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FEATURE: A history of high-flying achievement at Beyton Middle School

FEATURE - Beyton Middle School

Pictured: Balloon release ANL-140722-171143009

FEATURE - Beyton Middle School Pictured: Balloon release ANL-140722-171143009

Before its closure, pupils and staff at Beyton Middle released scores of balloons into the air – a fitting testament to the school’s soaring ambitions and the broad horizons it has created for many.

For headteacher Anne Gardner, the school’s achievements and traditions are too numerous to mention.

From the talent show to the eco club plus enrichment activities, staff pantomime, Christmas fair, sporting success in local and national competitions, themed days and charity fund-raising events, Beyton has offered a kaleidoscopic array of educational diversity.

With a 42 year history, its roots run deep through the community and it is well supported by parents – many of whom attended the school as pupils with happy memories and stories to tell.

Mrs Gardner said: “It has been a privilege to have been headteacher at Beyton despite the many challenges of school reorganisation.

“I am particularly pleased with our Key Stage 2 SATs this year as they are one of the best sets of results we have ever achieved.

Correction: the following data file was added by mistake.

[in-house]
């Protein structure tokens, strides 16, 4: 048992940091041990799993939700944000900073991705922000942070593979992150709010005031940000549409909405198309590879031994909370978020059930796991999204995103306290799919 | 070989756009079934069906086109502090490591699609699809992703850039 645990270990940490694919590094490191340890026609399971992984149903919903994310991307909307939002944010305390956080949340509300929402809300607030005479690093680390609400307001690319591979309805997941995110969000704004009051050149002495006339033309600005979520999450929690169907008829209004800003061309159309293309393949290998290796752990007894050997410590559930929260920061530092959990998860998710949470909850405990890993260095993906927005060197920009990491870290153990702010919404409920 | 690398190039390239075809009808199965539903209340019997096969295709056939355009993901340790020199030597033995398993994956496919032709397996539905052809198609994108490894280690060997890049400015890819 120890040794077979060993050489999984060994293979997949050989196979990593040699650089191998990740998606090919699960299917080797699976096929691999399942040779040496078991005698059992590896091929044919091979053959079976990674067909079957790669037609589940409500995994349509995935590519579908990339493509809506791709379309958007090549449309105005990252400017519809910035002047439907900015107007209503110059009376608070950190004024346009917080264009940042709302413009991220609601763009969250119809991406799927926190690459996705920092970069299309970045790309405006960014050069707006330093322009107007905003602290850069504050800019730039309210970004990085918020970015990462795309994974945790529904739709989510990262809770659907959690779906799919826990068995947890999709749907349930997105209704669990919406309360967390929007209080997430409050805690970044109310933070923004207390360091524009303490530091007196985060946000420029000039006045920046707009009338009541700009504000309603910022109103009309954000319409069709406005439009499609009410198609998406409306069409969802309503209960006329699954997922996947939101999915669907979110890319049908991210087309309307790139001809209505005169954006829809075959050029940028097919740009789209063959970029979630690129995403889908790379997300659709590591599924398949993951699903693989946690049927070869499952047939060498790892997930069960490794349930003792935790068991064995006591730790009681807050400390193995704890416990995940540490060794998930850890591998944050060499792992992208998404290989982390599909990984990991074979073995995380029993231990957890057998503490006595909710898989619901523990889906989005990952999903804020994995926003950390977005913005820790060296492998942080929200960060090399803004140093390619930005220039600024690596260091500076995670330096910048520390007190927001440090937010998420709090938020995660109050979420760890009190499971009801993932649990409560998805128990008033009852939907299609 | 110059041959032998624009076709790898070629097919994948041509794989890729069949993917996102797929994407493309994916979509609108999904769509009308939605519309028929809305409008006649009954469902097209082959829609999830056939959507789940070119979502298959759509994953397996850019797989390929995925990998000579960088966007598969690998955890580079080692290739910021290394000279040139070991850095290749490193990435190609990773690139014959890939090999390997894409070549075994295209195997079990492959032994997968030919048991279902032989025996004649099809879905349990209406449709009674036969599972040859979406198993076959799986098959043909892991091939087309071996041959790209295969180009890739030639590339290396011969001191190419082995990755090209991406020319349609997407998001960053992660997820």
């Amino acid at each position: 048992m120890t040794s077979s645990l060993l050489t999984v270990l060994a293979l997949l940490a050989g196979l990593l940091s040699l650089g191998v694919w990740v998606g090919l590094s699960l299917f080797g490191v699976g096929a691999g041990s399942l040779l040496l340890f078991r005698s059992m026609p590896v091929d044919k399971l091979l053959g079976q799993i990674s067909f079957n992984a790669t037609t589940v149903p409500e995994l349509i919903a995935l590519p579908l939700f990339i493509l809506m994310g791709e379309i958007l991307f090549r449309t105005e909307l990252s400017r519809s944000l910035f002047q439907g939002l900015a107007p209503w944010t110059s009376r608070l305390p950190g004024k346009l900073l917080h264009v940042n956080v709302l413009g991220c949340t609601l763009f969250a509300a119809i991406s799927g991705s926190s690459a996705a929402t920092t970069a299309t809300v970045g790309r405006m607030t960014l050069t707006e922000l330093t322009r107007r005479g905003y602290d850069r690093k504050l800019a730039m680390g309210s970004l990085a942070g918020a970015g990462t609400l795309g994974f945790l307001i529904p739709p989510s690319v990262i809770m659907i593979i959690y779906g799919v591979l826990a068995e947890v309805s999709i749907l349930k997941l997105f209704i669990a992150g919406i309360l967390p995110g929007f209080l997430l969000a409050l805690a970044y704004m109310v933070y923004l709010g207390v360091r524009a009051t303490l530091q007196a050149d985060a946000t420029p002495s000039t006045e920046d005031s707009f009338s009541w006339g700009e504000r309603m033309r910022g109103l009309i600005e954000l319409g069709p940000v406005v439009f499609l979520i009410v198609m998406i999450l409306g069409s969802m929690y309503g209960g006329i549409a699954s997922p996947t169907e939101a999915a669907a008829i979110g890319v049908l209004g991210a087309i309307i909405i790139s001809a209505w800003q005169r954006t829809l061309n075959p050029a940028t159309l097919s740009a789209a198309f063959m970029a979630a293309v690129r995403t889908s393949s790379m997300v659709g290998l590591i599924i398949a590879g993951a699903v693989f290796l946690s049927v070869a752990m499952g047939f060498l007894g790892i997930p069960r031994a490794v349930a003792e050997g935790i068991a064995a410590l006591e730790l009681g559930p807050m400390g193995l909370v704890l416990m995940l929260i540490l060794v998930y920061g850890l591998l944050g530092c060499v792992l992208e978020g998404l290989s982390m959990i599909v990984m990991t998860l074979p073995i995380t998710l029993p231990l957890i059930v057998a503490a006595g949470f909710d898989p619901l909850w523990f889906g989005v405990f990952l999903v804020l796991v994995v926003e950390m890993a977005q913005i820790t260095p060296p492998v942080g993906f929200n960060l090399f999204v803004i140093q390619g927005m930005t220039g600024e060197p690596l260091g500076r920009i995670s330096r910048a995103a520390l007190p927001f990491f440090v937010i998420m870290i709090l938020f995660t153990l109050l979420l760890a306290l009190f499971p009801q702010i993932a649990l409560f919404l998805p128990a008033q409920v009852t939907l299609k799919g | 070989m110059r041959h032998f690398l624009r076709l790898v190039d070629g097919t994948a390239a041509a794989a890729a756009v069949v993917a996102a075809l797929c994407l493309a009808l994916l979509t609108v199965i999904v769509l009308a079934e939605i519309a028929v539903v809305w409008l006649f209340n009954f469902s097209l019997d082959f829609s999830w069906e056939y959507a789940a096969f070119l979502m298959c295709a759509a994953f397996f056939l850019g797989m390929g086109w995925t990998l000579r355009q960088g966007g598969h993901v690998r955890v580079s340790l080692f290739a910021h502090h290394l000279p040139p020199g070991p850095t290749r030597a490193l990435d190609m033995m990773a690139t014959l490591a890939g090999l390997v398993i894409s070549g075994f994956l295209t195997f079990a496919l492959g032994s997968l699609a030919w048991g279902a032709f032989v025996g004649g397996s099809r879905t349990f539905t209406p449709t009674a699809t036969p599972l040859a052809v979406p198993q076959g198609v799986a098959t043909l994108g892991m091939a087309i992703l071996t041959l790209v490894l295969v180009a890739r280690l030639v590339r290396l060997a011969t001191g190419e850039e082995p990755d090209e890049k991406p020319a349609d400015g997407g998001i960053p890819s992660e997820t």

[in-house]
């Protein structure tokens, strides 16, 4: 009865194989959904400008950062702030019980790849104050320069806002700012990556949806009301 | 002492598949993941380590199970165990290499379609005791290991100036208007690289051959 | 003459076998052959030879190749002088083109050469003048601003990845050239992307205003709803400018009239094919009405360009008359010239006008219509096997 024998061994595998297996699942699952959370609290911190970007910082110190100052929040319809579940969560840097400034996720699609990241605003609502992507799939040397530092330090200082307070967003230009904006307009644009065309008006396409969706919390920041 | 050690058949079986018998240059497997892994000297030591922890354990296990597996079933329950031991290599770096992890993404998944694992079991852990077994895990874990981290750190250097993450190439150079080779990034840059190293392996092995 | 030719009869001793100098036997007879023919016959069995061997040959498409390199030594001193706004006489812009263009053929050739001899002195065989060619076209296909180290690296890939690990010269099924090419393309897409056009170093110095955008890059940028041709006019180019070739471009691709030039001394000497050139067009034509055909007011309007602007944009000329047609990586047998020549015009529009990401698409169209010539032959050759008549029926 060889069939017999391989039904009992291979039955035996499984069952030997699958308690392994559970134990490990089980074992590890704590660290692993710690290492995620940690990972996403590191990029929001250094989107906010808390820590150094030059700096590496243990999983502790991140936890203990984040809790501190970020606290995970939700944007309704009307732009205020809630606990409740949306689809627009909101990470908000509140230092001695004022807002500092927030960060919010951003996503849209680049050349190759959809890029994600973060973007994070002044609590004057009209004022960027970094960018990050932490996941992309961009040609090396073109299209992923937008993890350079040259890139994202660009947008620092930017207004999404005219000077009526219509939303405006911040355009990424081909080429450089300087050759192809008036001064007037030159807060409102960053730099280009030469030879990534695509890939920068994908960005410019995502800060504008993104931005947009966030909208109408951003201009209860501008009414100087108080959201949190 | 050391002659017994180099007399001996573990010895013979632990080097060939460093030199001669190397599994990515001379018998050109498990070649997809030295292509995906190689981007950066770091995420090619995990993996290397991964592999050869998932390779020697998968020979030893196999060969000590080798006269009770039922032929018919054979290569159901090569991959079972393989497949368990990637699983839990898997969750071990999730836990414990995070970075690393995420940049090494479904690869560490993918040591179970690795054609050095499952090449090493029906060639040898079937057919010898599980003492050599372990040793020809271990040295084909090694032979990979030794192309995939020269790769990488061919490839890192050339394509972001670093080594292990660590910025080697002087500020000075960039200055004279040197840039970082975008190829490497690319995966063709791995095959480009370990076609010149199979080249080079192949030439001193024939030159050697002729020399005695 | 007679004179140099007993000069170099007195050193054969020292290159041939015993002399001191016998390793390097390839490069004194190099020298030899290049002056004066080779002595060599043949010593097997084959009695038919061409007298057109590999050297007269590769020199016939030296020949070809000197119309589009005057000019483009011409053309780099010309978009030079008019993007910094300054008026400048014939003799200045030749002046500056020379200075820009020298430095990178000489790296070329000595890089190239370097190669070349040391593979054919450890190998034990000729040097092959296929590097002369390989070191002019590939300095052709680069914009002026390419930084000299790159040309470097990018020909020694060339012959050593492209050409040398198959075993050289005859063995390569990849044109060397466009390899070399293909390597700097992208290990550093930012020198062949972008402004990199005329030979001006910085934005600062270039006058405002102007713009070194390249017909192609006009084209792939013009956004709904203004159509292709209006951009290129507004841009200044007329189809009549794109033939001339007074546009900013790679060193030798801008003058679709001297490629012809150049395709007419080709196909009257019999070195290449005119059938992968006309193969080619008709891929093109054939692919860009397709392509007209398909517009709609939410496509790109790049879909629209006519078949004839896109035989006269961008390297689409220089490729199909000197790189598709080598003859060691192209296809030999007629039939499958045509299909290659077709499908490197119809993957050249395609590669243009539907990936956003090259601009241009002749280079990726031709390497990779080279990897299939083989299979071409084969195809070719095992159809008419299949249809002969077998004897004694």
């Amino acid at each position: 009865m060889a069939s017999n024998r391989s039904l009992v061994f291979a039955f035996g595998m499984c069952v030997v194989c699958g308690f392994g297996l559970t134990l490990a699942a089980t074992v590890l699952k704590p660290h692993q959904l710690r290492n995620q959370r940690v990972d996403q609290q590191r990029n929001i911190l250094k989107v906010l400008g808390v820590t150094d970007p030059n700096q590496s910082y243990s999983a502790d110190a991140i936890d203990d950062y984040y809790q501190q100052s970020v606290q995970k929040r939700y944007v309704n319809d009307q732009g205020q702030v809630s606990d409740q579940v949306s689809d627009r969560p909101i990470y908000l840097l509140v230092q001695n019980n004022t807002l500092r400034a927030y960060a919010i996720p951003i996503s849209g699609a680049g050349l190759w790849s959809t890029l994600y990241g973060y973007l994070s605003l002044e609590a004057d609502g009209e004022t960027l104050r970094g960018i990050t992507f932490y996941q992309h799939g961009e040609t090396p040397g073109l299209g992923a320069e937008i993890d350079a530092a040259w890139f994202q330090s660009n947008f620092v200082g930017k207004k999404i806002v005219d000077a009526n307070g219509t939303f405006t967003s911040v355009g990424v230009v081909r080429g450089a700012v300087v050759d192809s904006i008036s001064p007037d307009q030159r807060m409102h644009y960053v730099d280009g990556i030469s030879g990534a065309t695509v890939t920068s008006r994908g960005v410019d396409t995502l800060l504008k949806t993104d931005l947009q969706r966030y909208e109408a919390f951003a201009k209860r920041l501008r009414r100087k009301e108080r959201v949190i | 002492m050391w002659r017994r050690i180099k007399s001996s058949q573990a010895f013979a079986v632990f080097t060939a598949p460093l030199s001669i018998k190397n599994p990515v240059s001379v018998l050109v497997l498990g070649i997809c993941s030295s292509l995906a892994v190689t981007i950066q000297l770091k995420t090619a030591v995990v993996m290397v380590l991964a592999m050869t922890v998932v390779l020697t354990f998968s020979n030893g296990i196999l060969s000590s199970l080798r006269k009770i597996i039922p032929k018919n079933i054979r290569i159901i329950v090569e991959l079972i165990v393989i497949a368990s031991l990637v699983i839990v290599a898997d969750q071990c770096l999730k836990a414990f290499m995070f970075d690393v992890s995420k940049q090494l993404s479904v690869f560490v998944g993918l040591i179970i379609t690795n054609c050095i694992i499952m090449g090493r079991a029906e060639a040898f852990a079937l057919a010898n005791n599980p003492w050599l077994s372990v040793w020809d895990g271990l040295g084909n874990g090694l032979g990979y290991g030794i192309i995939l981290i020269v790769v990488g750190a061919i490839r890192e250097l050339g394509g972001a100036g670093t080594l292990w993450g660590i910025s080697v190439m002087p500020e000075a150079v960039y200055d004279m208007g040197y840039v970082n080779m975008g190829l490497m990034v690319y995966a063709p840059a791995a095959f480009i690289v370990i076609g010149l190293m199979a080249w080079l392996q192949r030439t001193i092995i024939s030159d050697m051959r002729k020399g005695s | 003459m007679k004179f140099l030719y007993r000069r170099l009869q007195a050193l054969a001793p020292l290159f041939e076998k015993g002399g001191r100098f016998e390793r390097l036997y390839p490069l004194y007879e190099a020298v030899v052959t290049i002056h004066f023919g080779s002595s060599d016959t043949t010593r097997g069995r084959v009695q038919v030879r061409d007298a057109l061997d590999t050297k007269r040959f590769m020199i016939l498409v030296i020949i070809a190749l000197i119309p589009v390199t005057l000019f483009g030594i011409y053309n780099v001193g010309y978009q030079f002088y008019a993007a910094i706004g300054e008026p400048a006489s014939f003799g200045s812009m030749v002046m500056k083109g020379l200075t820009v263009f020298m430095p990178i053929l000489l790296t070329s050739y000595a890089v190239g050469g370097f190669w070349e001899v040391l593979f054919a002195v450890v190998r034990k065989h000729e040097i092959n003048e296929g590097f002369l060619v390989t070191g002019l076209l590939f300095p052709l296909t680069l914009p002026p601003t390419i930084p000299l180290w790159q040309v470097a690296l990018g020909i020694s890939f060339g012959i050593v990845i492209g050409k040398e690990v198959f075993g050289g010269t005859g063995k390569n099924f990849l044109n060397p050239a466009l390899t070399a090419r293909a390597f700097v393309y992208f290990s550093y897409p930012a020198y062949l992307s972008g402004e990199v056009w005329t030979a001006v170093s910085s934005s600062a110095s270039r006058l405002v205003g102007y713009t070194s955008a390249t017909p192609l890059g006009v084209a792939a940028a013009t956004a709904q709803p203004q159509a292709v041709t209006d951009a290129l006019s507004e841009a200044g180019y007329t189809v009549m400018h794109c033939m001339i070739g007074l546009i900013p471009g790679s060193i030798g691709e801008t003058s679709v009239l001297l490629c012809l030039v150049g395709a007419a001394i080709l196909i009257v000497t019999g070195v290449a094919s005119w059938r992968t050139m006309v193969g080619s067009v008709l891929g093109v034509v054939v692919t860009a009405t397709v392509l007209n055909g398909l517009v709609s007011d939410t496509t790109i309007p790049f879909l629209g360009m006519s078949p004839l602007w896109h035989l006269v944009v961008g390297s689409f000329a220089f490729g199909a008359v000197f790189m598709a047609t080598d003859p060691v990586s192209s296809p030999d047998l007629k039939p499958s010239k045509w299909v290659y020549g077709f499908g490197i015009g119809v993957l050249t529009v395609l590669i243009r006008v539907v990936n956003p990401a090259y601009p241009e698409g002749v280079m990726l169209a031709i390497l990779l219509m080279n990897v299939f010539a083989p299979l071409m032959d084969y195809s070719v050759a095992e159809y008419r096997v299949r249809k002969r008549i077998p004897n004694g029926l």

“The staff have maintained their drive to improve standards and have demonstrated incredible commitment in the face of so many changes. They are to be credited for their hard work, resilience and their desire to secure the best outcomes for our pupils.”

Beyton originally opened as a secondary modern but was reorganised in 1972 to become a middle school under the comprehensive system.

Its first headteacher was Frank Whitnall followed by Nick Beasley from 1993 to 2004 and Andy Nicholson from 2004 to 2012.

Mrs Gardner, who has led the school for two years, said: “It has not always been easy to maintain the drive for improvement when there are so many external pressures associated with closure.

“However, my leadership team have supported me with the development of initiatives which have continued to benefit our pupils. We have developed our nurture group provision, introduced enrichment time into the curriculum, developed our marking policy and changed our system of rewards.

“As a closing school we have treated all our pupils as ‘leavers’ and as such we have implemented a programme to support them with transition and to acknowledge their achievements at Beyton.”

The school has a number of staff who have dedicated long service to Beyton with Jane Edge, Angela Dale, Johanna Brown, Teri Tanner and Marian Philips all working at the school for more 25 years.

Rob Francksen, assistant headteacher, was a pupil at the school and says he is ‘very proud and privileged’ to be a part of the school’s learning community as pupil and teacher.

Of the 33 teaching staff currently employed, 14 have jobs to go to after Beyton closes – 11 of them will continue to work within Suffolk.

Of the 47 non-teaching staff employed 12 have secured work.

Mrs Gardner added: “I believe Beyton is a good school where every child is valued and has the opportunity to achieve.

“Our SATs results reflect our ambition to succeed and I am very sad that reorganisation takes away our future as a highly valued middle school within the local community.”

 

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